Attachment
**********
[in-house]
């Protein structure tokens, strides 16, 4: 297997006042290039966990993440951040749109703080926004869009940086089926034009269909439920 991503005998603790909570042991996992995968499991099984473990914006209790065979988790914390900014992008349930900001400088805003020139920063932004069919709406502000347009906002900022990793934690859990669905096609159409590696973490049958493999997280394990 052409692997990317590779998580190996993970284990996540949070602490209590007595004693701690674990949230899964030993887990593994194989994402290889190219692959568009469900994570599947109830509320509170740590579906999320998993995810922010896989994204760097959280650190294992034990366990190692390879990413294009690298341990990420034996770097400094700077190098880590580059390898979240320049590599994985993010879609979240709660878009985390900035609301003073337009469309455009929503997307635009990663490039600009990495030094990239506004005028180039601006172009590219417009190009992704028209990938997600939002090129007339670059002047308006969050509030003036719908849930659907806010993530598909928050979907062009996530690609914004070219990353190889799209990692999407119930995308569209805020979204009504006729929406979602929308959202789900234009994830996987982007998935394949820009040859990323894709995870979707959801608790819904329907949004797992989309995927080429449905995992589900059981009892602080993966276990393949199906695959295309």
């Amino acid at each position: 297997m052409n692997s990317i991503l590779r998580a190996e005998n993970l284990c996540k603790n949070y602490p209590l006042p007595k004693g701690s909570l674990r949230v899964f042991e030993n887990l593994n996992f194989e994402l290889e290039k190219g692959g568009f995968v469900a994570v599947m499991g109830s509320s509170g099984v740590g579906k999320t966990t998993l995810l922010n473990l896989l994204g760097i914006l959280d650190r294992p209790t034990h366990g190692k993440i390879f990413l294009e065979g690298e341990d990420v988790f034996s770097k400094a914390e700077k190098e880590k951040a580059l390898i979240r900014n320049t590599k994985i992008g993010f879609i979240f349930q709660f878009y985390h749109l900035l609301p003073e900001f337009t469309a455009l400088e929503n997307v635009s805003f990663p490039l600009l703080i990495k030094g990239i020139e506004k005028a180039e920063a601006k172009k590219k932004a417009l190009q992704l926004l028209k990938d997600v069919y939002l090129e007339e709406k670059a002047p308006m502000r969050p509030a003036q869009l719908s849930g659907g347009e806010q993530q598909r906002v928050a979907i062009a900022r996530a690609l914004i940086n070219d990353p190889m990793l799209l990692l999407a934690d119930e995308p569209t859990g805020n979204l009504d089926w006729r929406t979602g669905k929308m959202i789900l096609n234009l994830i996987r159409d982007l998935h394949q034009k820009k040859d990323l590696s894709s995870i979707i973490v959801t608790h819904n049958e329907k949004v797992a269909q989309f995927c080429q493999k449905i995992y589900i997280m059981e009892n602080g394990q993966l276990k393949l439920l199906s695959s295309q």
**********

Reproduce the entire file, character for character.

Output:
[in-house]
């Protein structure tokens, strides 16, 4: 297997006042290039966990993440951040749109703080926004869009940086089926034009269909439920 991503005998603790909570042991996992995968499991099984473990914006209790065979988790914390900014992008349930900001400088805003020139920063932004069919709406502000347009906002900022990793934690859990669905096609159409590696973490049958493999997280394990 052409692997990317590779998580190996993970284990996540949070602490209590007595004693701690674990949230899964030993887990593994194989994402290889190219692959568009469900994570599947109830509320509170740590579906999320998993995810922010896989994204760097959280650190294992034990366990190692390879990413294009690298341990990420034996770097400094700077190098880590580059390898979240320049590599994985993010879609979240709660878009985390900035609301003073337009469309455009929503997307635009990663490039600009990495030094990239506004005028180039601006172009590219417009190009992704028209990938997600939002090129007339670059002047308006969050509030003036719908849930659907806010993530598909928050979907062009996530690609914004070219990353190889799209990692999407119930995308569209805020979204009504006729929406979602929308959202789900234009994830996987982007998935394949820009040859990323894709995870979707959801608790819904329907949004797992989309995927080429449905995992589900059981009892602080993966276990393949199906695959295309």
């Amino acid at each position: 297997m052409n692997s990317i991503l590779r998580a190996e005998n993970l284990c996540k603790n949070y602490p209590l006042p007595k004693g701690s909570l674990r949230v899964f042991e030993n887990l593994n996992f194989e994402l290889e290039k190219g692959g568009f995968v469900a994570v599947m499991g109830s509320s509170g099984v740590g579906k999320t966990t998993l995810l922010n473990l896989l994204g760097i914006l959280d650190r294992p209790t034990h366990g190692k993440i390879f990413l294009e065979g690298e341990d990420v988790f034996s770097k400094a914390e700077k190098e880590k951040a580059l390898i979240r900014n320049t590599k994985i992008g993010f879609i979240f349930q709660f878009y985390h749109l900035l609301p003073e900001f337009t469309a455009l400088e929503n997307v635009s805003f990663p490039l600009l703080i990495k030094g990239i020139e506004k005028a180039e920063a601006k172009k590219k932004a417009l190009q992704l926004l028209k990938d997600v069919y939002l090129e007339e709406k670059a002047p308006m502000r969050p509030a003036q869009l719908s849930g659907g347009e806010q993530q598909r906002v928050a979907i062009a900022r996530a690609l914004i940086n070219d990353p190889m990793l799209l990692l999407a934690d119930e995308p569209t859990g805020n979204l009504d089926w006729r929406t979602g669905k929308m959202i789900l096609n234009l994830i996987r159409d982007l998935h394949q034009k820009k040859d990323l590696s894709s995870i979707i973490v959801t608790h819904n049958e329907k949004v797992a269909q989309f995927c080429q493999k449905i995992y589900i997280m059981e009892n602080g394990q993966l276990k393949l439920l199906s695959s295309q």